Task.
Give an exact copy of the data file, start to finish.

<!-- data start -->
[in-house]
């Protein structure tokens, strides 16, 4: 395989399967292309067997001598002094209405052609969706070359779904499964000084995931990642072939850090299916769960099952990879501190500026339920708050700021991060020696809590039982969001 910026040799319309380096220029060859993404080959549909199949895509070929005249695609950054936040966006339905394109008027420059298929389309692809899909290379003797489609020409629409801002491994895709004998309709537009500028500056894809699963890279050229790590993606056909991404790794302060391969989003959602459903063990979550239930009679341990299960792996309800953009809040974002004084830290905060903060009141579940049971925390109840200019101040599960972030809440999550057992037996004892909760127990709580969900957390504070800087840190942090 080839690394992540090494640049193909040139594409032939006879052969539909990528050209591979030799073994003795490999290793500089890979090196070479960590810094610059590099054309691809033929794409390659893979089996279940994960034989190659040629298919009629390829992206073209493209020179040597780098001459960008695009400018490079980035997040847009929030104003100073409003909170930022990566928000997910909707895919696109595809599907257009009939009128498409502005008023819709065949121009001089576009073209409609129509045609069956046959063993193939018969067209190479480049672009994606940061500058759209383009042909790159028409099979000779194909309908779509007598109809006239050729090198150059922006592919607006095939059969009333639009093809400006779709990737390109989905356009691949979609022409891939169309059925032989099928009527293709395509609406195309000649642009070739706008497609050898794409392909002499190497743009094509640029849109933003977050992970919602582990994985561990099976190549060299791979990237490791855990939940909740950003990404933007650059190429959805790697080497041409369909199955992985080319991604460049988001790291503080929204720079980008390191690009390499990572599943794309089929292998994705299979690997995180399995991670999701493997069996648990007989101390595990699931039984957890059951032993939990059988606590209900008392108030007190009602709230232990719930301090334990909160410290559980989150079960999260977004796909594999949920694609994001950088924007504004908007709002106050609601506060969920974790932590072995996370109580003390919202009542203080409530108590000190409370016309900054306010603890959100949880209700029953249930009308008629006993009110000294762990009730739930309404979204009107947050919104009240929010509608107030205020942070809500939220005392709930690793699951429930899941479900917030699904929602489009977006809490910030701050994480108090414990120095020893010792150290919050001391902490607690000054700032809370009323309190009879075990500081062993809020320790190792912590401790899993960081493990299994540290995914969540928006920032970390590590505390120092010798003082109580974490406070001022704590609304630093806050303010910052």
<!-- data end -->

[in-house]
């Protein structure tokens, strides 16, 4: 395989399967292309067997001598002094209405052609969706070359779904499964000084995931990642072939850090299916769960099952990879501190500026339920708050700021991060020696809590039982969001 910026040799319309380096220029060859993404080959549909199949895509070929005249695609950054936040966006339905394109008027420059298929389309692809899909290379003797489609020409629409801002491994895709004998309709537009500028500056894809699963890279050229790590993606056909991404790794302060391969989003959602459903063990979550239930009679341990299960792996309800953009809040974002004084830290905060903060009141579940049971925390109840200019101040599960972030809440999550057992037996004892909760127990709580969900957390504070800087840190942090 080839690394992540090494640049193909040139594409032939006879052969539909990528050209591979030799073994003795490999290793500089890979090196070479960590810094610059590099054309691809033929794409390659893979089996279940994960034989190659040629298919009629390829992206073209493209020179040597780098001459960008695009400018490079980035997040847009929030104003100073409003909170930022990566928000997910909707895919696109595809599907257009009939009128498409502005008023819709065949121009001089576009073209409609129509045609069956046959063993193939018969067209190479480049672009994606940061500058759209383009042909790159028409099979000779194909309908779509007598109809006239050729090198150059922006592919607006095939059969009333639009093809400006779709990737390109989905356009691949979609022409891939169309059925032989099928009527293709395509609406195309000649642009070739706008497609050898794409392909002499190497743009094509640029849109933003977050992970919602582990994985561990099976190549060299791979990237490791855990939940909740950003990404933007650059190429959805790697080497041409369909199955992985080319991604460049988001790291503080929204720079980008390191690009390499990572599943794309089929292998994705299979690997995180399995991670999701493997069996648990007989101390595990699931039984957890059951032993939990059988606590209900008392108030007190009602709230232990719930301090334990909160410290559980989150079960999260977004796909594999949920694609994001950088924007504004908007709002106050609601506060969920974790932590072995996370109580003390919202009542203080409530108590000190409370016309900054306010603890959100949880209700029953249930009308008629006993009110000294762990009730739930309404979204009107947050919104009240929010509608107030205020942070809500939220005392709930690793699951429930899941479900917030699904929602489009977006809490910030701050994480108090414990120095020893010792150290919050001391902490607690000054700032809370009323309190009879075990500081062993809020320790190792912590401790899993960081493990299994540290995914969540928006920032970390590590505390120092010798003082109580974490406070001022704590609304630093806050303010910052």